Kat

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  4. Hi Kat: Causley's father died from tuberculosis that he contracted in the trenches during WWI--I think this memory must inform "Nursery Rhyme of Innocence & Experience." While the album has a couple of less interesting tracks, I'd highly recommend "Leave Your Sleep," & I think you'd really like it.

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  5. Really interesting poem, liked it very much :)

    Marinela x x

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  6. Hi Marinela: Glad you enjoyed it!

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  7. What a beauty! This arrangement is haunting: It doesn't sound at all forced or gimmicky, which is what you'd worry about with a project like this. Lunasa is a terrific trad band, BTW.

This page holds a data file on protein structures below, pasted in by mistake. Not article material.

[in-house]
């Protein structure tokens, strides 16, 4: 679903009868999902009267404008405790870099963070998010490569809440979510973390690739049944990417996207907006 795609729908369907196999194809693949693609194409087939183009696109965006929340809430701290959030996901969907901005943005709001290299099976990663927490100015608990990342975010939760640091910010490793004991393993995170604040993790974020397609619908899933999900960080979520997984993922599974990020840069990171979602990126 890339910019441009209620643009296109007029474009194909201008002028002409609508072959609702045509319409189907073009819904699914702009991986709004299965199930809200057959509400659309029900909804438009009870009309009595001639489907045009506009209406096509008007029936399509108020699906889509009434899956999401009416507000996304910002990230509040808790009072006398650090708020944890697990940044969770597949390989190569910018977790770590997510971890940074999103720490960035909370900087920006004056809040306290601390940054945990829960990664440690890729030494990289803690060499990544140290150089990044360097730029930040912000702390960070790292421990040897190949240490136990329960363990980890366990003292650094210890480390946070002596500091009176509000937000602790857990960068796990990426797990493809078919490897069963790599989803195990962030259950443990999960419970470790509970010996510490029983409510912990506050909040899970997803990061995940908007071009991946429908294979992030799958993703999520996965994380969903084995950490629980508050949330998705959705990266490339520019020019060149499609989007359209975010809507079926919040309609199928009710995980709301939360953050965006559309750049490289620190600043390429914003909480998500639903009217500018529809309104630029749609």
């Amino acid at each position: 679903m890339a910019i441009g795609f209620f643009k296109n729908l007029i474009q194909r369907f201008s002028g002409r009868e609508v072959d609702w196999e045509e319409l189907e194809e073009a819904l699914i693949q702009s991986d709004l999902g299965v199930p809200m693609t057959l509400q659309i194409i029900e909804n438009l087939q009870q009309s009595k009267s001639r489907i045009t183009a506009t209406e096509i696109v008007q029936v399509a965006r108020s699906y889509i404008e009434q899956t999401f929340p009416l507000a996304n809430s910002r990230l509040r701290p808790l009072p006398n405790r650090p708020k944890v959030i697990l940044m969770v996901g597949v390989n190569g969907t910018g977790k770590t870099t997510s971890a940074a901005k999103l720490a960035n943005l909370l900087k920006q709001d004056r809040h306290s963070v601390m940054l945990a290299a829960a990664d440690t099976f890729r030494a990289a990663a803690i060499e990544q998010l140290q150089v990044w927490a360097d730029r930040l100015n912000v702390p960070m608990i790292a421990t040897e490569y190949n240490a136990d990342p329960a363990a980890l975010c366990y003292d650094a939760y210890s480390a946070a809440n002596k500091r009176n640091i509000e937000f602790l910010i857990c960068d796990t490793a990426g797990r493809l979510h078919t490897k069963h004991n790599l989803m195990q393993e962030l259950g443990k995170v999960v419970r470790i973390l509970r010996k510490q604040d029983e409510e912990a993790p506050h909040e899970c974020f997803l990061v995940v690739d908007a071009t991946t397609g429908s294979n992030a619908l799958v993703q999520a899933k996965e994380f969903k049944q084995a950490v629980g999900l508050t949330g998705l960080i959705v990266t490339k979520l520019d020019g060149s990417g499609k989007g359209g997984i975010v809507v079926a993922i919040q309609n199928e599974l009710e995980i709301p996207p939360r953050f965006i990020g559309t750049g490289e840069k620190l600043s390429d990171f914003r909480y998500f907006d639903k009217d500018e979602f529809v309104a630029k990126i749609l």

Have you read Paul Fussell's The Great War and Modern Memory? It's a superb study of the British war poets. I also recommend Pat Barker's trilogy of historical novels The Eye in the Door, Regeneration, and The Ghost Road. Sassoon is a major character in the first book, and Wilfrid Owen and Robert Graves put in appearances.

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  8. Hi K: Haven't read those--have read "Goodbye to All That"; I suppose linking Causley with the WWI poets is a bit sleight of hand, but I think any writer who would have remembered his father dying from a disease contracted in the trenches is a "WWI poet." Glad you liked the music!

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  9. Wow I really enjoyed the song! Thanks for the blog! :)

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  10. absolutely beautiful. goose bumps whole way through!!!